Alternatively one may form the rice balls using wet hands.

Fold a small sheet of nori seaweed over just before serving.

They might not look like much but it doesn't take long to discover the hidden treasures.

Seen here with some meza gohan (mixed rice), please come back for the recipe tomorrow.

Thursday, July 26, 2012

Karashi Mentaiko Supagetti 辛子明太子スパゲッティ Spaghetti With Mentaiko And My 600th Post

Do not judge a book by its cover and it is appropriate to use the saying to describe this rather ordinary looking pasta dish. What it lacks in the look department is aptly compensated by the unique and addictive flavour that will have you ask for more, a reason why I have chosen this to be my 600th post.

Apart from the furikake (rice seasoning) and shredded nori which are used as garnishes, everything else is of foreign origins. Despite that, this quirky and very tasty dish is quintessential Japanese, the willingness of the Japanese to experiment with non Japanese ingredients is why there are always surprises awaiting when one visits a Japanese eatery.

The star of the dish is of course the karashi mentaiko (marinated spicy pollock roe) or known as myeongranjeot in Korean. Though it was only introduced to Japan over a century ago, it is now considered a common ingredient in Japanese cooking. It is difficult to describe the taste of mentaiko; it is salty, savoury, fishy , a little spicy and utterly delicious! ... words failed me really so do make it one of the ingredients you must try before you die.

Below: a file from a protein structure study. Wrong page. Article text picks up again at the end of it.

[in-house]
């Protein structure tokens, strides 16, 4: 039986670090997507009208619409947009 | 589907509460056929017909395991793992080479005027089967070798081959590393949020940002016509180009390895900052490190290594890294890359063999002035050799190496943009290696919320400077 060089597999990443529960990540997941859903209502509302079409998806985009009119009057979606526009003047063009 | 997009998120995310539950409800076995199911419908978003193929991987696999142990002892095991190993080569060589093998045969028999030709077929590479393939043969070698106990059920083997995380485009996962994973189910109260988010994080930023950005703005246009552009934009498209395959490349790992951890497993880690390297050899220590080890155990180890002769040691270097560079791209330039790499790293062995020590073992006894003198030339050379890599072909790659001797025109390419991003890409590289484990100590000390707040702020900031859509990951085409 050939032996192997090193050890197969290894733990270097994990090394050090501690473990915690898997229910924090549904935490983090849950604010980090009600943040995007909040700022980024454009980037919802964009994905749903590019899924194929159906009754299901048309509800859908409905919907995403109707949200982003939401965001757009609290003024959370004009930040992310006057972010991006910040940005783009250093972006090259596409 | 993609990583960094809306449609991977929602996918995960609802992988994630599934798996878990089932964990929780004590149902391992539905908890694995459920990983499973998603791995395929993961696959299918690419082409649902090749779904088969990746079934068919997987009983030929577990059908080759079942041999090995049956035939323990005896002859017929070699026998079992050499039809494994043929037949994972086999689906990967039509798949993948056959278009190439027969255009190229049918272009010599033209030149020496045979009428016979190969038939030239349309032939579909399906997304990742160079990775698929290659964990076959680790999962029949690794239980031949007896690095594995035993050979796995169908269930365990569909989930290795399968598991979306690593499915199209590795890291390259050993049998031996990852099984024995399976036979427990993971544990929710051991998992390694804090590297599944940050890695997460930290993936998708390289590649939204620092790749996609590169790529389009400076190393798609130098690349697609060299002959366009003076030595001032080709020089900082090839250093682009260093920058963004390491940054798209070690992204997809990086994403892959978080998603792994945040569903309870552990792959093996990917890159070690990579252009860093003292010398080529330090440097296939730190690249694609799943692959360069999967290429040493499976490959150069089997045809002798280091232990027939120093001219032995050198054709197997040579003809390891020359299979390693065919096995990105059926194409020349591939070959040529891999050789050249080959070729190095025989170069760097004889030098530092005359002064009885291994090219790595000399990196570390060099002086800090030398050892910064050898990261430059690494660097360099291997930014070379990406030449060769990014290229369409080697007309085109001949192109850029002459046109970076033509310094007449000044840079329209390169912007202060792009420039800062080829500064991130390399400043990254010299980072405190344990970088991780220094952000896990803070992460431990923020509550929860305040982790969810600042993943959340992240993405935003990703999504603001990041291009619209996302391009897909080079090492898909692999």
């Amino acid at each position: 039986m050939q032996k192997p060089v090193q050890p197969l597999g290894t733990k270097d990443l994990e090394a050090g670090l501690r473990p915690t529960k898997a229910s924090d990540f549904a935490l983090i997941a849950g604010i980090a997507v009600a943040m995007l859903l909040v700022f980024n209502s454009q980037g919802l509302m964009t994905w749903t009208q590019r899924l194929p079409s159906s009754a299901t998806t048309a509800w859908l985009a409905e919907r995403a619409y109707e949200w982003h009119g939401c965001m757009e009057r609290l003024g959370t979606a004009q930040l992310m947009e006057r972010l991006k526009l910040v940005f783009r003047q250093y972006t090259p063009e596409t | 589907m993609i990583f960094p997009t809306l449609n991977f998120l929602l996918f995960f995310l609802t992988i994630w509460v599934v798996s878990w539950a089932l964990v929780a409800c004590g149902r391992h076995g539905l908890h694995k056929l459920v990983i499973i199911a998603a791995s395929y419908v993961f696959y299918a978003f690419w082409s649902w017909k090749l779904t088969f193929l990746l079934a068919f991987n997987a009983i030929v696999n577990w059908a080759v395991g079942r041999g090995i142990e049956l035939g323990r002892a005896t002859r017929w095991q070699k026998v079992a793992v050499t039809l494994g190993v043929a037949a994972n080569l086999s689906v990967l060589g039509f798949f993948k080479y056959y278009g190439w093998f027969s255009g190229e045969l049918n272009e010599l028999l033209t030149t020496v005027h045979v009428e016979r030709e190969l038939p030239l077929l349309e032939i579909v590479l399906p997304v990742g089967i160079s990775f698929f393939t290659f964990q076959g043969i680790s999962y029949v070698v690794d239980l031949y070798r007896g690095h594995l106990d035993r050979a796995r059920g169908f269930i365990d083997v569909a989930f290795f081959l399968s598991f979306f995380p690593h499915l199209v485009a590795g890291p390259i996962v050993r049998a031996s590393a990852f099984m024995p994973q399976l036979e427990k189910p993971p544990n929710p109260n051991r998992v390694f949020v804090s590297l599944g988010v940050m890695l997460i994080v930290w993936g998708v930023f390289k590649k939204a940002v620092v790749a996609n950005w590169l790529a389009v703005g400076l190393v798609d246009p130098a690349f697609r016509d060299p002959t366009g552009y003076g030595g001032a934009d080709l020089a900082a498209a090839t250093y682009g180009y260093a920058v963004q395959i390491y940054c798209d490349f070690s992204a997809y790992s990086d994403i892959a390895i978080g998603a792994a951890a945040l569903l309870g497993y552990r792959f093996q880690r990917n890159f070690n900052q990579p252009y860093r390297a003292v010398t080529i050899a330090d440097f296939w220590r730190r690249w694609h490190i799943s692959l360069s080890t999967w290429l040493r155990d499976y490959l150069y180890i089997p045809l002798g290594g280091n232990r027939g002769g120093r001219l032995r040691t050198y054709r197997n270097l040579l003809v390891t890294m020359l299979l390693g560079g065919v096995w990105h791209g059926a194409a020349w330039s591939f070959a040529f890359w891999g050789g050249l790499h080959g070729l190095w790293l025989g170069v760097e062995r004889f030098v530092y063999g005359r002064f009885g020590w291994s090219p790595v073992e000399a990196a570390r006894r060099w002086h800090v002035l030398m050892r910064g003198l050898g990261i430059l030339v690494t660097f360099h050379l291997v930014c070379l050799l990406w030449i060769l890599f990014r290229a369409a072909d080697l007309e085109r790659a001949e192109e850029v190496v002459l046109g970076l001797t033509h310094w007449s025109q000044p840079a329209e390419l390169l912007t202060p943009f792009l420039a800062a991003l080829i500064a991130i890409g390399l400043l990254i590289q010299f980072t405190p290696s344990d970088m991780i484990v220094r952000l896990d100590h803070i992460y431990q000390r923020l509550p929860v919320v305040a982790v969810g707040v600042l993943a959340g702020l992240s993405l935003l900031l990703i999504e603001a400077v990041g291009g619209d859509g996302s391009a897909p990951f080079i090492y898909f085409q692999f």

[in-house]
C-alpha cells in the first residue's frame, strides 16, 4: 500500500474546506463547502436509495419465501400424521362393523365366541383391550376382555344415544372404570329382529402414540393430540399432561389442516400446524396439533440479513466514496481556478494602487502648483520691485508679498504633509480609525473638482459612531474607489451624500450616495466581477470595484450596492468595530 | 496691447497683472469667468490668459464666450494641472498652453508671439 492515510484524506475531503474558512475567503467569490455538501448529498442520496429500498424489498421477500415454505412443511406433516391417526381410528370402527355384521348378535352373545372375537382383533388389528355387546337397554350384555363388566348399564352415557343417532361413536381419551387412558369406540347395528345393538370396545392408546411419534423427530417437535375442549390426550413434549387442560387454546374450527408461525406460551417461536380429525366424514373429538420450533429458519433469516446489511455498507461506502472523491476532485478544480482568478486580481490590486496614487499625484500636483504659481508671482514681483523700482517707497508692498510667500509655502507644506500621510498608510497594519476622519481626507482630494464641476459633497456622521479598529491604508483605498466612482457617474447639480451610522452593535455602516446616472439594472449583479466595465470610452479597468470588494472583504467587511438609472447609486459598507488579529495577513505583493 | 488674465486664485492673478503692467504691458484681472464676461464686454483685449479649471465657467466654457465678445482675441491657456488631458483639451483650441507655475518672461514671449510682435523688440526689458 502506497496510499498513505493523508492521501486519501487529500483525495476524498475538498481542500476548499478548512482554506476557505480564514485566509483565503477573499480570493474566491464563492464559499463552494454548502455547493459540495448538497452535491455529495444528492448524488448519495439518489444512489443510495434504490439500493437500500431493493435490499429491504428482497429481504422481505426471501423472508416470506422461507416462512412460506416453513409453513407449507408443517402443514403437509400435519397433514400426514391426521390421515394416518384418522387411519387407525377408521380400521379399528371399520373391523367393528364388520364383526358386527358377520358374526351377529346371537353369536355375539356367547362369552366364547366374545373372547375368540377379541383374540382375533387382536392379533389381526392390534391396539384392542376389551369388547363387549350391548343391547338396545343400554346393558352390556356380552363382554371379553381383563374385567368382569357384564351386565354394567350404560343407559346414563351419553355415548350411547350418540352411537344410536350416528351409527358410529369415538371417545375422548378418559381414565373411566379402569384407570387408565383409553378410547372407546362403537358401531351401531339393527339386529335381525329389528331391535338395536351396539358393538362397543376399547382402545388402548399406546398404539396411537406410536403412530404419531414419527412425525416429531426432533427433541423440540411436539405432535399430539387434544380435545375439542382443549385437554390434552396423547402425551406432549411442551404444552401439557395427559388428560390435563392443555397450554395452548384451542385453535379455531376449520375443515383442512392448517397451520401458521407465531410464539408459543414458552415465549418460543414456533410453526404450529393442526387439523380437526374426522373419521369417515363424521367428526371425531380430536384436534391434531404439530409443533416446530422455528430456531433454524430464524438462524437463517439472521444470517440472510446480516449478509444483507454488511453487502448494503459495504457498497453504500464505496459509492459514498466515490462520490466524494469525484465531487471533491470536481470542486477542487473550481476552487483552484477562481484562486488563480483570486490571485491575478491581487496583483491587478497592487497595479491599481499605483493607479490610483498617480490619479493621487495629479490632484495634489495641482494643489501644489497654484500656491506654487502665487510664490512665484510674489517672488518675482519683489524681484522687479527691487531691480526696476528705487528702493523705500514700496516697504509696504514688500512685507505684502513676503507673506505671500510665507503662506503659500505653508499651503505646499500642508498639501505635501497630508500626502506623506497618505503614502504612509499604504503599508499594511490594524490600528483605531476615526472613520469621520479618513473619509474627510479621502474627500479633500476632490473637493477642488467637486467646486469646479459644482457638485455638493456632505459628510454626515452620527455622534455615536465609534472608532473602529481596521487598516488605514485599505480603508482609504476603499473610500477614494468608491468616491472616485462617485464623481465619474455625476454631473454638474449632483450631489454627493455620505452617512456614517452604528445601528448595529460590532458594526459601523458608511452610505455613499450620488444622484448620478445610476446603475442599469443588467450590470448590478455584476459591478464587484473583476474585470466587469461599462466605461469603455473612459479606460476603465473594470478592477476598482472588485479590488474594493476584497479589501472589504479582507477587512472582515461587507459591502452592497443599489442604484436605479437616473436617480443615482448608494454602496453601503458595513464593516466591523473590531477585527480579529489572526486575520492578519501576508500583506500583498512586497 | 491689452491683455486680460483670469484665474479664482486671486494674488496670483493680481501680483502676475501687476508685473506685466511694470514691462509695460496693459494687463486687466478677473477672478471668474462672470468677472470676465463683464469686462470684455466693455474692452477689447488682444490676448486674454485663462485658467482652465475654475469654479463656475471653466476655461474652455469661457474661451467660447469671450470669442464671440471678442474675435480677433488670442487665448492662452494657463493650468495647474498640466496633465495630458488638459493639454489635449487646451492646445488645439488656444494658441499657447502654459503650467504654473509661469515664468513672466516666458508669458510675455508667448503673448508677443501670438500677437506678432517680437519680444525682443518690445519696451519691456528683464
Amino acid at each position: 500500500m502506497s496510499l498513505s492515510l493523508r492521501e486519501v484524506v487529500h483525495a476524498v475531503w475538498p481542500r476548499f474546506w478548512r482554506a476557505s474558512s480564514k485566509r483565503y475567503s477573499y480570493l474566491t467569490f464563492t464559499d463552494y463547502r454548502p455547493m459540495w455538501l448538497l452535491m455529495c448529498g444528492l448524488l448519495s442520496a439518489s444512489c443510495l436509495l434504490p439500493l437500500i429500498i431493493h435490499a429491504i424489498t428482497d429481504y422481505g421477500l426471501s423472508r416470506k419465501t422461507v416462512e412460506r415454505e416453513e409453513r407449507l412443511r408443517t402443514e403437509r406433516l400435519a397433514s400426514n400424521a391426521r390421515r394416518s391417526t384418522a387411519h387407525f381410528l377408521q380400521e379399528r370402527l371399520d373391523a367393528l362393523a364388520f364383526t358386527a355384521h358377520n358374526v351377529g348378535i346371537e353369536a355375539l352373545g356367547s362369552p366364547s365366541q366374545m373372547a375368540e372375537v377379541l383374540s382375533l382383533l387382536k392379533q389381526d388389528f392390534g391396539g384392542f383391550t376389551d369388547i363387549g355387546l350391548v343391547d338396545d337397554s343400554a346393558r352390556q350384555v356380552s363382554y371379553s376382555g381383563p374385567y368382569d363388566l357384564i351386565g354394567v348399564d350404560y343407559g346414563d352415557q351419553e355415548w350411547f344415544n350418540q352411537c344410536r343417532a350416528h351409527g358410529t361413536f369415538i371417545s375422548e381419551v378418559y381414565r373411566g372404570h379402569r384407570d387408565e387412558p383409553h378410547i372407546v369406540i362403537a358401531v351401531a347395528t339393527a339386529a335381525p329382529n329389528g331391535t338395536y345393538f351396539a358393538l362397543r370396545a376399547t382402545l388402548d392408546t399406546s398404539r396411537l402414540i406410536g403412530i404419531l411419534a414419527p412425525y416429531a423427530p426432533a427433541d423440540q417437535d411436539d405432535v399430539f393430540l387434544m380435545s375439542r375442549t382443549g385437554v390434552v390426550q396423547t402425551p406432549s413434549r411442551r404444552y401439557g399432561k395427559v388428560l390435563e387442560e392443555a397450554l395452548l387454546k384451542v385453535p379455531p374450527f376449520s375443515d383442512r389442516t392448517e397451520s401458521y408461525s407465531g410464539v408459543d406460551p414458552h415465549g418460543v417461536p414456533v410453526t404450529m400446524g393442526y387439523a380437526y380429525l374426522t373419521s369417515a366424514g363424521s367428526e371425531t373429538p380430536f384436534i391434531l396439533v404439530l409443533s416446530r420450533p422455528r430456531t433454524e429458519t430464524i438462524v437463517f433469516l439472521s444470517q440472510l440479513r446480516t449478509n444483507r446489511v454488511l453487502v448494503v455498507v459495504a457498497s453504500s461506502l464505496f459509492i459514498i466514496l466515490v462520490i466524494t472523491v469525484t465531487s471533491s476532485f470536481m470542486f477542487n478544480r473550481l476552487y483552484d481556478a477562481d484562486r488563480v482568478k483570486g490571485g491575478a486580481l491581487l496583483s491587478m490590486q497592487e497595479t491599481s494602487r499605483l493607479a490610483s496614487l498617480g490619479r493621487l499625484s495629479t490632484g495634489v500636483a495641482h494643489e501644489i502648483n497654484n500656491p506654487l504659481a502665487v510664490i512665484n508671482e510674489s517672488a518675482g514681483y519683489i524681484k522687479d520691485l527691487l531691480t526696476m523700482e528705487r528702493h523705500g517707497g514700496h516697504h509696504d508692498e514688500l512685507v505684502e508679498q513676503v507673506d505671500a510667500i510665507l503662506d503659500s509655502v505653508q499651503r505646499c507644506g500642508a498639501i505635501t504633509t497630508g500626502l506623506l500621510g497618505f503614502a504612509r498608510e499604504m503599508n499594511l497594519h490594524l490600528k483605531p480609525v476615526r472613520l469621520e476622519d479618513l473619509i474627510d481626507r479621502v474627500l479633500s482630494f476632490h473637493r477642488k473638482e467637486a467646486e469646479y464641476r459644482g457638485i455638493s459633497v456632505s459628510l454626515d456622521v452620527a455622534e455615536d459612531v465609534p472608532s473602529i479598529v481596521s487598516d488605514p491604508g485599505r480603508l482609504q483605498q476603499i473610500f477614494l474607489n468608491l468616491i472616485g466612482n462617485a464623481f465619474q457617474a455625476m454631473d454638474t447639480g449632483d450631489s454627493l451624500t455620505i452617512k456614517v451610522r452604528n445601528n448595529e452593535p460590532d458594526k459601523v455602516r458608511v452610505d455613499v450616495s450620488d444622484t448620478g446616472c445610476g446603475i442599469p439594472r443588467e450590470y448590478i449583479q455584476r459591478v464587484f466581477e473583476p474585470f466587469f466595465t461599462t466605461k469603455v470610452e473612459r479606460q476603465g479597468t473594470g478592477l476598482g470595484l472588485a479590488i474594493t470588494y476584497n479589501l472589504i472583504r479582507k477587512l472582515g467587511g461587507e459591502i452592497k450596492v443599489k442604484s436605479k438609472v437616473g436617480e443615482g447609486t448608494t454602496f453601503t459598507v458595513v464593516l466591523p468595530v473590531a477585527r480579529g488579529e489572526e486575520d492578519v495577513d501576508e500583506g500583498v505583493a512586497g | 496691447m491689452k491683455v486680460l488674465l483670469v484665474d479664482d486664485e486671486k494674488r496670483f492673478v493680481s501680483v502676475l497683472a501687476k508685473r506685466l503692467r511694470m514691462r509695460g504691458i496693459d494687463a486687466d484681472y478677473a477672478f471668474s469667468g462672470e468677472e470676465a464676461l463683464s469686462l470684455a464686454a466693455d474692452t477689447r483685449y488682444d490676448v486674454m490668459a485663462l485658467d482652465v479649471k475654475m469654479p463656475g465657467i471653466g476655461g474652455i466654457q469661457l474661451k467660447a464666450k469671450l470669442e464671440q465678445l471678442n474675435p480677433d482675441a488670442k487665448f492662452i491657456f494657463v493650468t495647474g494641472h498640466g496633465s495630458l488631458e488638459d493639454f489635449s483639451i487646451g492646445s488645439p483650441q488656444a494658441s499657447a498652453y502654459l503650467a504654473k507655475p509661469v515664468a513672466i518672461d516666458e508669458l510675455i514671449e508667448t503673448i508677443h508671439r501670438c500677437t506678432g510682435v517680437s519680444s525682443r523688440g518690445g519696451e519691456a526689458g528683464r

P.S My dear friend A had started a lunch group at work with 5 of her colleagues (each contribute a  fixed amount of money and each would take turn making lunch etc etc.) and I was quick to say yes when she asked me for my assistance when it was her turn to cook. This formed one of the components of her bento boxes.

recipe from the tummies' kitchen
serves 3 as part of a Japanese meal or bento
you'll need;
250g spaghetti, cooked until al dente
65g of karashi mentaiko (marinated spicy pollock roe), separated from the membranes and set aside
3 heap tbs of pure cream
4 heap tbs of kewpie mayonnaise (Japanese mayonnaise)
pepper to taste
shiso fumi furikake (shiso rice seasoning) or finely shredded fresh shiso leaves
shredded nori seaweed

You can find mentaiko at all Japanese and Korean grocers (ask for myeongranjeot) and this is the packaging of the one we used.

And this is how the marinated pollock roes look like. Remove the the tiny eggs simply by making an incision on one end of the roe and squeeze out the tiny eggs from the very thin membrane.

Shiso fumi furikake (shiso rice seasoning) and we used pure jersey cream from South Australia, available at La Latteria in Carlton.

Place mentaiko, cream, cupie mayonnaise in a large seasoning bowl and whisk until well combined, season with pepper. Meanwhile cook spaghetti with a large pot of salted water.

Place drain spaghetti into the bowl with the mentaiko cream mixture and mix well.

Sprinkle with shiso fumi furikake (or fresh shiso) and shredded nori seaweed.

Or seen here as part of the offerings in a bento. Please check out my tori no karaage (fried chicken) and recipe for origini (rice balls) and maze gohan (mixed rice balls) will be posted next so please stay tuned!